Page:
This Sunday Beautiful/Decay will be taking part in the first annual Cal Arts Print Fair. Students from the Cal Arts art & design departments will be showing off and selling their zines, posters, and other limited edition products and a series of lectures and workshops will be taking place all day long. This event is completely free and open to the public so head up to the valley and visit one of LA’s best art schools for some Sunday zine & Print fun.
Featured guest speakers:
Ed Fella, artist and CalArts Graphic Design faculty member Amir H. Fallah, founder of Beautiful/Decay magazine (That’s me!) Dylan Lathrop, senior editorial designer of GOOD magazine and media.
CalArts: Print Fair
California Institute of the Arts, Main Gallery
Sunday, April 15 | 11 am-5 pm |Free admission
24700 McBean Pkwy, Valencia, CA 91355
Dreams, memories, and bodies melt together in the hazy, surreal work of Los Angeles-based photographer Davis Ayer. We featured his otherworldly landscape and double exposure shots last year, wherein Lindsey Rae Gjording eloquently describes him as a “true nostalgist” whose timeless work “allows the viewer to insert their own subconscious desires into the narrative” (Source). In regards to Ayer’s ability to compress emotion, time, space, and consciousness into his photography, this stunning series, entitled Time Travel, is no exception. Here, Ayer again pulls on the magic and semi-lucidity of dreamworlds, using nude bodies as a projection screen for vintage images; among them, you will see trees, beaches, rushing street lights, and the moon, all mapped onto the surfaces and contours of the nude body, turning skin into a visual narrative, like the one that plays in our heads as we close our eyes to sleep while remembering the past and visualizing our feelings.
What makes this series even more curious for discussion is the idea that the images and memories projected onto the bodies are not the models’ own. Certainly, our bodies are vessels of our own experience, but how much can we embody or touch the past? When we feel nostalgia for the “old days” and vintage culture, what are we missing or mourning? By projecting foreign memories (“foreign,” in that no one’s inner experience can ever be exactly simulated), Time Travel moves the human body — vulnerable, powerful, and honest in its nudity — through time and space, transcending memory and lived experience, and connecting a present lifetime with a past one in moments of intensity and reverie.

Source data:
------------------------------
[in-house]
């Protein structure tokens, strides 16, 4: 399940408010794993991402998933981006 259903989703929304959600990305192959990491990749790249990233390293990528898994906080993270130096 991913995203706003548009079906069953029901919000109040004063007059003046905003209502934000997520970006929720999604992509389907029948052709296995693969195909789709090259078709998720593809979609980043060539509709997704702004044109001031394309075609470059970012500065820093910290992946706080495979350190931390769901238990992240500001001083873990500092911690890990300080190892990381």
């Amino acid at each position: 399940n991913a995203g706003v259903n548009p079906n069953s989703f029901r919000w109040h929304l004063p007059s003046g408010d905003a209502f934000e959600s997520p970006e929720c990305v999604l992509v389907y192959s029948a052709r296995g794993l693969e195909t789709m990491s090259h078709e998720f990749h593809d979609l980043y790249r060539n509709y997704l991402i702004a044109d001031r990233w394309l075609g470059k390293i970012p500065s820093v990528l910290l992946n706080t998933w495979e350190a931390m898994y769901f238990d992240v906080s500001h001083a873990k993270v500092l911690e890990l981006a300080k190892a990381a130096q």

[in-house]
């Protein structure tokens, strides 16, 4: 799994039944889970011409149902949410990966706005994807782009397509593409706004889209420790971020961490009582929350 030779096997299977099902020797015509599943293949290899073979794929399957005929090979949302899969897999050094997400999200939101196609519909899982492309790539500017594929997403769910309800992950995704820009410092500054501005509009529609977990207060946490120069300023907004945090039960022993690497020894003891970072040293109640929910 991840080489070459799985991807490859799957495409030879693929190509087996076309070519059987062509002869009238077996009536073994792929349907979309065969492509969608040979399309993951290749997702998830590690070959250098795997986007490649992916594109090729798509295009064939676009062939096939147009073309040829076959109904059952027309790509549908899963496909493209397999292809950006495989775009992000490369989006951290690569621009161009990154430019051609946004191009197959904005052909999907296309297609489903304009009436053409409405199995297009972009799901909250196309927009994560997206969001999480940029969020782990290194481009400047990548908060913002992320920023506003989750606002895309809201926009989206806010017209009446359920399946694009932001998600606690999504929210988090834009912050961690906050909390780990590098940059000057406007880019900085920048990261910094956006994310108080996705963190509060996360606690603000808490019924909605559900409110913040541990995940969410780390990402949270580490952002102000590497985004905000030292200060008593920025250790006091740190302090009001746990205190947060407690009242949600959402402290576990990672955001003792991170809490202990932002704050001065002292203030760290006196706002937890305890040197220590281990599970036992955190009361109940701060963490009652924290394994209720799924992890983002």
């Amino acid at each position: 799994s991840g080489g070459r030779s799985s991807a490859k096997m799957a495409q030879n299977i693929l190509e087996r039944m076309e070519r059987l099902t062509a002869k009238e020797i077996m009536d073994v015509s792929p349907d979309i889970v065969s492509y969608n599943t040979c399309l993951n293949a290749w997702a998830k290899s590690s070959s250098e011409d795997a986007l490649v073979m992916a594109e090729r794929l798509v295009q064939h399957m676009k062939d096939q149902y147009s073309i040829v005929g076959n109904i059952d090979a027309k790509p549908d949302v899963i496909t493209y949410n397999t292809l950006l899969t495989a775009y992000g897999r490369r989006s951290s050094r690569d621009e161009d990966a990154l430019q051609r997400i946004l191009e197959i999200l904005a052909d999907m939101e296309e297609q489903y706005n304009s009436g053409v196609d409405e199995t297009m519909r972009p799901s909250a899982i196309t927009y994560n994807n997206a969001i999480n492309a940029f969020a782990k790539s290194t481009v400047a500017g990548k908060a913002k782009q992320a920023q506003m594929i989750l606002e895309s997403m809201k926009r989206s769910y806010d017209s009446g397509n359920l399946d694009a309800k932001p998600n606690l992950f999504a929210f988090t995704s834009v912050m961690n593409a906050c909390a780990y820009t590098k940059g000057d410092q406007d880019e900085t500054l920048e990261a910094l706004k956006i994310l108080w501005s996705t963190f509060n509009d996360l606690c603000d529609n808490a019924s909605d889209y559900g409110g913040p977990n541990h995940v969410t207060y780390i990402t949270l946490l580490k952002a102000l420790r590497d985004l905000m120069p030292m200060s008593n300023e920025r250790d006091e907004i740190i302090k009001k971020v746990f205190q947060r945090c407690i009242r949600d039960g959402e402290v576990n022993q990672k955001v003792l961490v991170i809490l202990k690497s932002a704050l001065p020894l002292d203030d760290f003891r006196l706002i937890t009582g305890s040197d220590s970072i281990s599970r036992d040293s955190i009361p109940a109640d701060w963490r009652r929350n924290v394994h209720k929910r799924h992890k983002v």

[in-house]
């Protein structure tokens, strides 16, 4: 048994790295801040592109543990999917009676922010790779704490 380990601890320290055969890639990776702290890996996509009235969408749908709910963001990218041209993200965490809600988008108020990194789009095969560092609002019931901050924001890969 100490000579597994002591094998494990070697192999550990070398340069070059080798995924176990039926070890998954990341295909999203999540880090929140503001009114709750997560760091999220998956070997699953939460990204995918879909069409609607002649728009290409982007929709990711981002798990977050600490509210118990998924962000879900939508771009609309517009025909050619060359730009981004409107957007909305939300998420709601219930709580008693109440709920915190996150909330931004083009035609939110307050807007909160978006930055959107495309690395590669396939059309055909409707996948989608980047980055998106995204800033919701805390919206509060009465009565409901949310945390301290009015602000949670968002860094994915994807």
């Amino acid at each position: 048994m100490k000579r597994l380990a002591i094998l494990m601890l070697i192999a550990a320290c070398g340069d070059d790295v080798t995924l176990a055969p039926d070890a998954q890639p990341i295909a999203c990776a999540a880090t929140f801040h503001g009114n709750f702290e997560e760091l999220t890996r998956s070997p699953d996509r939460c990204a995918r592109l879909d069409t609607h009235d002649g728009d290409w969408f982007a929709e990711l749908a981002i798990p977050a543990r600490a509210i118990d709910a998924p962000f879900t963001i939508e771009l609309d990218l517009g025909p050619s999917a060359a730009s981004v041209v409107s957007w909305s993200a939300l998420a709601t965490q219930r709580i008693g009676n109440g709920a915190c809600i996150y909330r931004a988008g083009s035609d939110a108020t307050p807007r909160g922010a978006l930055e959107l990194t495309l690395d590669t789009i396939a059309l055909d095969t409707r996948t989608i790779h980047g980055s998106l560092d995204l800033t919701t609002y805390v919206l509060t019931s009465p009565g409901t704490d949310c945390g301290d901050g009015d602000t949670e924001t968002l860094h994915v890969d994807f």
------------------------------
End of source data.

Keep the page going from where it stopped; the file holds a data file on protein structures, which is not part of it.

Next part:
I’m proud to say my witchy sisters & Texan friends, Sisters of the Black Moon, have recently “moonlighted” (in a black sense, of course) as the starry-eyed starring leading ladies in Black Mountain’s new music video, Old Fangs. Like a Nightshade-induced hallucination from a Belladonna dilated third eye, these sultry sirens seduce and induce cosmic visions and beyond.
And, if you love their sartorial sorcery, be sure to check out their website- they hawk their magick wares on an epic eBay store, The talented Miss Alecia Marcum of the coven, as if she isn’t fantastic enough already, also does styling work.
Check out more eye candy of these unbelievable beauties after the jump!
It’s Tuesday which means it’s time once again for our exclusive partnership with premiere website building platform Made With Color to bring you the best contemporary art and design from around the world. Our friends at Made With Color help creative people from all walks of life build sleek and user friendly websites in minutes, allowing artists to use their spare time doing what’s important, making art! This week we’re excited to bring the work of London based artist and Made With Color user Anja Priska.